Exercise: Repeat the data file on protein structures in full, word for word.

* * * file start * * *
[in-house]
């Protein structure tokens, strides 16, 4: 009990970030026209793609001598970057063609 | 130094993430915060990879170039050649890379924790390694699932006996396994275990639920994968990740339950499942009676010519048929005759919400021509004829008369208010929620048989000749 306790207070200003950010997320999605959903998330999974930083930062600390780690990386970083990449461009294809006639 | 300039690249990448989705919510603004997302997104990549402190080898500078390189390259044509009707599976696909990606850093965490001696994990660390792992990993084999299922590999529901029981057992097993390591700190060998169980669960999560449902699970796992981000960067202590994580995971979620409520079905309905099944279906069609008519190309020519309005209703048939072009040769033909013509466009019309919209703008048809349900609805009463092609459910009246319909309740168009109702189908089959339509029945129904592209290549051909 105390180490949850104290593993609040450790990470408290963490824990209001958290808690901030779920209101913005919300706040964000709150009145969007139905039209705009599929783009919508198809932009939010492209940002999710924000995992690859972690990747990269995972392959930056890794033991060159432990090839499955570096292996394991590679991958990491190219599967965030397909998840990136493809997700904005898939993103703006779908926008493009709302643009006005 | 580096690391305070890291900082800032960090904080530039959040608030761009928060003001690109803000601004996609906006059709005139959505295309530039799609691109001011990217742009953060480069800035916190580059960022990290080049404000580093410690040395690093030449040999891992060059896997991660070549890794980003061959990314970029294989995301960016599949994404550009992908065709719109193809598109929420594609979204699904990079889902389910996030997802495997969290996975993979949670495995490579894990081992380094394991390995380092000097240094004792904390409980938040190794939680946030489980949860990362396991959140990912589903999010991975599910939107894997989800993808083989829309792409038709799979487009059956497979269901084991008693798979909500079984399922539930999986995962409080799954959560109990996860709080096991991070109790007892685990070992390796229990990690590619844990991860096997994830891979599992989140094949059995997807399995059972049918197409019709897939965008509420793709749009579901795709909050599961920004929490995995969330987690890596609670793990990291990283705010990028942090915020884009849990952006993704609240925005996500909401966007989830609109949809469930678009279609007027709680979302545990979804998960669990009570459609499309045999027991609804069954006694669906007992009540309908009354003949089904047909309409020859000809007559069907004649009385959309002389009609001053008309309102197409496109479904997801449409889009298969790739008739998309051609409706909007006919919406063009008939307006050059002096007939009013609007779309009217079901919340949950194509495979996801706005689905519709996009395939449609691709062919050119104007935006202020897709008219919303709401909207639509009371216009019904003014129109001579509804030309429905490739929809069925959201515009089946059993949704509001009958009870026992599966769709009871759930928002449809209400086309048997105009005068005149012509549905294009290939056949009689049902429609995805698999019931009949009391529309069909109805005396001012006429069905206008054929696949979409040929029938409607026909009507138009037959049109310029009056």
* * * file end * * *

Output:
[in-house]
């Protein structure tokens, strides 16, 4: 009990970030026209793609001598970057063609 | 130094993430915060990879170039050649890379924790390694699932006996396994275990639920994968990740339950499942009676010519048929005759919400021509004829008369208010929620048989000749 306790207070200003950010997320999605959903998330999974930083930062600390780690990386970083990449461009294809006639 | 300039690249990448989705919510603004997302997104990549402190080898500078390189390259044509009707599976696909990606850093965490001696994990660390792992990993084999299922590999529901029981057992097993390591700190060998169980669960999560449902699970796992981000960067202590994580995971979620409520079905309905099944279906069609008519190309020519309005209703048939072009040769033909013509466009019309919209703008048809349900609805009463092609459910009246319909309740168009109702189908089959339509029945129904592209290549051909 105390180490949850104290593993609040450790990470408290963490824990209001958290808690901030779920209101913005919300706040964000709150009145969007139905039209705009599929783009919508198809932009939010492209940002999710924000995992690859972690990747990269995972392959930056890794033991060159432990090839499955570096292996394991590679991958990491190219599967965030397909998840990136493809997700904005898939993103703006779908926008493009709302643009006005 | 580096690391305070890291900082800032960090904080530039959040608030761009928060003001690109803000601004996609906006059709005139959505295309530039799609691109001011990217742009953060480069800035916190580059960022990290080049404000580093410690040395690093030449040999891992060059896997991660070549890794980003061959990314970029294989995301960016599949994404550009992908065709719109193809598109929420594609979204699904990079889902389910996030997802495997969290996975993979949670495995490579894990081992380094394991390995380092000097240094004792904390409980938040190794939680946030489980949860990362396991959140990912589903999010991975599910939107894997989800993808083989829309792409038709799979487009059956497979269901084991008693798979909500079984399922539930999986995962409080799954959560109990996860709080096991991070109790007892685990070992390796229990990690590619844990991860096997994830891979599992989140094949059995997807399995059972049918197409019709897939965008509420793709749009579901795709909050599961920004929490995995969330987690890596609670793990990291990283705010990028942090915020884009849990952006993704609240925005996500909401966007989830609109949809469930678009279609007027709680979302545990979804998960669990009570459609499309045999027991609804069954006694669906007992009540309908009354003949089904047909309409020859000809007559069907004649009385959309002389009609001053008309309102197409496109479904997801449409889009298969790739008739998309051609409706909007006919919406063009008939307006050059002096007939009013609007779309009217079901919340949950194509495979996801706005689905519709996009395939449609691709062919050119104007935006202020897709008219919303709401909207639509009371216009019904003014129109001579509804030309429905490739929809069925959201515009089946059993949704509001009958009870026992599966769709009871759930928002449809209400086309048997105009005068005149012509549905294009290939056949009689049902429609995805698999019931009949009391529309069909109805005396001012006429069905206008054929696949979409040929029938409607026909009507138009037959049109310029009056």